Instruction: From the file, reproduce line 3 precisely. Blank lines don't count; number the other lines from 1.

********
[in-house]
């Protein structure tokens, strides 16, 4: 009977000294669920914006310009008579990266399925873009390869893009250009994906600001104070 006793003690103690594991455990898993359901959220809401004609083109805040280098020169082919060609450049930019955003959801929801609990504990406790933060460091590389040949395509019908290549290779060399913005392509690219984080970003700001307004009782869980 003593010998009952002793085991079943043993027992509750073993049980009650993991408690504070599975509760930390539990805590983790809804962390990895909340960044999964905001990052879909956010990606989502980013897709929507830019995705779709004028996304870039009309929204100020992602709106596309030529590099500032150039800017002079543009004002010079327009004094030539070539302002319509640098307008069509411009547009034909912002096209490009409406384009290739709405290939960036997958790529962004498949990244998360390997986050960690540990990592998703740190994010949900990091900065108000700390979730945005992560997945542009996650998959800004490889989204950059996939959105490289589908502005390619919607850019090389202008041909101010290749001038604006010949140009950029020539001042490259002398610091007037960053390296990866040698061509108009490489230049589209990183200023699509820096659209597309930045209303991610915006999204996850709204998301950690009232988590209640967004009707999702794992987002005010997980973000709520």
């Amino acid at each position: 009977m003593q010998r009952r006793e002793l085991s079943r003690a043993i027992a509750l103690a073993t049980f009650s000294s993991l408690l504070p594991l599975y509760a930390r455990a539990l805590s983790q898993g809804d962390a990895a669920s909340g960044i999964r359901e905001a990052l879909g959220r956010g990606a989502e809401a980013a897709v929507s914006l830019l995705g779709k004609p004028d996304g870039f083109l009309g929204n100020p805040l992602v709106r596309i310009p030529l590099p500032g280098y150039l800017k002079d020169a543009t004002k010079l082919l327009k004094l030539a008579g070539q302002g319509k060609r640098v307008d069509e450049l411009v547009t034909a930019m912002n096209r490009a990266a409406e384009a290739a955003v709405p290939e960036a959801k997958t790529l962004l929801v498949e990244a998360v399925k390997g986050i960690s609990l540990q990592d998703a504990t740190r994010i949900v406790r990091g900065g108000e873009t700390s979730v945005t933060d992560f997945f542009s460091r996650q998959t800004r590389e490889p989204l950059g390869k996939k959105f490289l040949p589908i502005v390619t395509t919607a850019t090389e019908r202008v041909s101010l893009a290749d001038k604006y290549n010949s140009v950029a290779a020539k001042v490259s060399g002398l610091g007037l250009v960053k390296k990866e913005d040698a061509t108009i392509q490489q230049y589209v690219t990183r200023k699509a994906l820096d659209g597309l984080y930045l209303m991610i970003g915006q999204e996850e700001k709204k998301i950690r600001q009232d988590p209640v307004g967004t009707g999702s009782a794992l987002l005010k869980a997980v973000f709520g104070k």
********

């Amino acid at each position: 009977m003593q010998r009952r006793e002793l085991s079943r003690a043993i027992a509750l103690a073993t049980f009650s000294s993991l408690l504070p594991l599975y509760a930390r455990a539990l805590s983790q898993g809804d962390a990895a669920s909340g960044i999964r359901e905001a990052l879909g959220r956010g990606a989502e809401a980013a897709v929507s914006l830019l995705g779709k004609p004028d996304g870039f083109l009309g929204n100020p805040l992602v709106r596309i310009p030529l590099p500032g280098y150039l800017k002079d020169a543009t004002k010079l082919l327009k004094l030539a008579g070539q302002g319509k060609r640098v307008d069509e450049l411009v547009t034909a930019m912002n096209r490009a990266a409406e384009a290739a955003v709405p290939e960036a959801k997958t790529l962004l929801v498949e990244a998360v399925k390997g986050i960690s609990l540990q990592d998703a504990t740190r994010i949900v406790r990091g900065g108000e873009t700390s979730v945005t933060d992560f997945f542009s460091r996650q998959t800004r590389e490889p989204l950059g390869k996939k959105f490289l040949p589908i502005v390619t395509t919607a850019t090389e019908r202008v041909s101010l893009a290749d001038k604006y290549n010949s140009v950029a290779a020539k001042v490259s060399g002398l610091g007037l250009v960053k390296k990866e913005d040698a061509t108009i392509q490489q230049y589209v690219t990183r200023k699509a994906l820096d659209g597309l984080y930045l209303m991610i970003g915006q999204e996850e700001k709204k998301i950690r600001q009232d988590p209640v307004g967004t009707g999702s009782a794992l987002l005010k869980a997980v973000f709520g104070k």